This month we debut a new department. The subject of the new department "Digs" is archaeology, which readers tell us they can't get enough of. Our first "Digs" concerns the excavation of a courthouse that Thomas Jefferson designed from 1821 to 1822 ("Foundation Father"), some 12 years after he left the presidency. The courthouse burned to the ground in 1869. Andrew Curry, who is the editor of "Digs," says that unlike Monticello and the University of Virginia—imposing monuments to Jefferson's architectural genius—the classically elegant but otherwise modest courthouse in Buckingham, Virginia, was "a good example of Jefferson's desire to expose the small-town farmers and merchants whom he saw as the bedrock of democracy to good civic architecture."
In addition to editing "Digs," Curry, who joined Smithsonian last February as general editor, will commission feature stories and report and write others. To wit, he co-authored our feature in this issue about endangered island foxes off the California coast ("Fighting for Foxes"). The story documents a dramatic example, he says, of "how one little thing in a seemingly unrelated chain of events can result in the extinction of a species."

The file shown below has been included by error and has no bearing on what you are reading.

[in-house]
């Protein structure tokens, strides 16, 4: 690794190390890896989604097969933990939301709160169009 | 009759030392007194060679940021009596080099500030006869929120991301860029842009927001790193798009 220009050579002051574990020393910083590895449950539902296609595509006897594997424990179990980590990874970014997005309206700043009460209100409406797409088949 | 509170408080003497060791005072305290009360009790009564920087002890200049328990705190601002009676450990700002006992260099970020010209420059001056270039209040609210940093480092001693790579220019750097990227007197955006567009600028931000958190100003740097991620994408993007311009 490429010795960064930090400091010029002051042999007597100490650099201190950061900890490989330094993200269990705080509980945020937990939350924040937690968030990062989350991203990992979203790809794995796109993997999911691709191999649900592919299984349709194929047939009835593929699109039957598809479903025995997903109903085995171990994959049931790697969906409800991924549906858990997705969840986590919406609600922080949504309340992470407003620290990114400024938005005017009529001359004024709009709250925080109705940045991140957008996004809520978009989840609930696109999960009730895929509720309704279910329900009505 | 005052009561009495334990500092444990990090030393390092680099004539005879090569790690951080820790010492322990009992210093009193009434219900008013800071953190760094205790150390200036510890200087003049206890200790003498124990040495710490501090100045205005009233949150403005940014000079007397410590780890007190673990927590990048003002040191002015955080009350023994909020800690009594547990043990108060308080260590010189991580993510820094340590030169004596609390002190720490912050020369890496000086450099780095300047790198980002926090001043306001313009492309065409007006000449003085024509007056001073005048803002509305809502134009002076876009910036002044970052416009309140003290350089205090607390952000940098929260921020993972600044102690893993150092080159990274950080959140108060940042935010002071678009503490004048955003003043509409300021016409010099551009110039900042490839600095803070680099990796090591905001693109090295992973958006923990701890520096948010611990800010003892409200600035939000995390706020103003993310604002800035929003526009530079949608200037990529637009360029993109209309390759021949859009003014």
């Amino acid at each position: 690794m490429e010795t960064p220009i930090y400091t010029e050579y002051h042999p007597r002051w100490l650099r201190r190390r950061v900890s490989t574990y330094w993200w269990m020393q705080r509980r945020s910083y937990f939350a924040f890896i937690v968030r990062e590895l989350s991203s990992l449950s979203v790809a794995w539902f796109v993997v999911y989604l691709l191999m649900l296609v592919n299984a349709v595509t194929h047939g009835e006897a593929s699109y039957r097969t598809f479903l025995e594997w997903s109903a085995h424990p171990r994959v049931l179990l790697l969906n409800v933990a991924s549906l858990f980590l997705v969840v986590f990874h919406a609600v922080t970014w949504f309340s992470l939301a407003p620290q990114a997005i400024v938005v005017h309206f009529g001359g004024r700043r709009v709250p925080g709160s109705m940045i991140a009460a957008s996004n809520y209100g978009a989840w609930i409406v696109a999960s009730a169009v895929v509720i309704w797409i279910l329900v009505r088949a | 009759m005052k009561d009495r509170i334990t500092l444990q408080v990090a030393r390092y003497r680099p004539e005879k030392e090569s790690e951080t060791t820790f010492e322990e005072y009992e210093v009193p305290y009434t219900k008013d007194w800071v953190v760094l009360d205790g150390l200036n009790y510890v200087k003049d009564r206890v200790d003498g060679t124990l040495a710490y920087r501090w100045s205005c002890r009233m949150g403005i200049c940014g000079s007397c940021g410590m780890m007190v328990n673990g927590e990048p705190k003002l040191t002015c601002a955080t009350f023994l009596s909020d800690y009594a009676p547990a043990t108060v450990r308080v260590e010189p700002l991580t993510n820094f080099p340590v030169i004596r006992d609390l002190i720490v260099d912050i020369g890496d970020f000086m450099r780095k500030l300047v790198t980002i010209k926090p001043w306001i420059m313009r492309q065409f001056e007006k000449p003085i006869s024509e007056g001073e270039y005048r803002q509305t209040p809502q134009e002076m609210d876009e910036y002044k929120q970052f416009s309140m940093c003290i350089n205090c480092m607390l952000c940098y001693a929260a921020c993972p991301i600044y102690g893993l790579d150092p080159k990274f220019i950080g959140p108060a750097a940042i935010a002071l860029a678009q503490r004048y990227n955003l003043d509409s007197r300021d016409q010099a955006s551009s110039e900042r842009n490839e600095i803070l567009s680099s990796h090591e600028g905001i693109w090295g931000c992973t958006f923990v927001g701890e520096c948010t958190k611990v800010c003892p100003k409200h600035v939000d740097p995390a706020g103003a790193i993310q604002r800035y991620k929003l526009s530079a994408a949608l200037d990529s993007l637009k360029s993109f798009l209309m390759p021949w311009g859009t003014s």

Curry, 27, received a bachelor's degree in Foreign Service from Georgetown University in 1998 before heading to Florida for a copy-editing stint at the Miami Herald. After getting a master's degree in Russian and East European Studies from Stanford University, he returned to Washington. Planning on a diplomatic career, he was in the act of taking the Foreign Service exam (he passed) when he decided that "being a journalist gave me more freedom to express my own opinions and pursue my own interests."
He comes to us after three and a half years at U.S. News & World Report, where he wrote cover stories about the Civil War, work in America and the history of flight, among other subjects. His 2002 cover story about the Crusades was the year's bestselling regular issue. While at the newsweekly, the longtime history buff got hooked on archaeology when he covered a story about the Holy Land. "It's a tangible way to look at how people lived in the past," he says, "getting at a truth deeper than, or at least different from, what written accounts usually offer."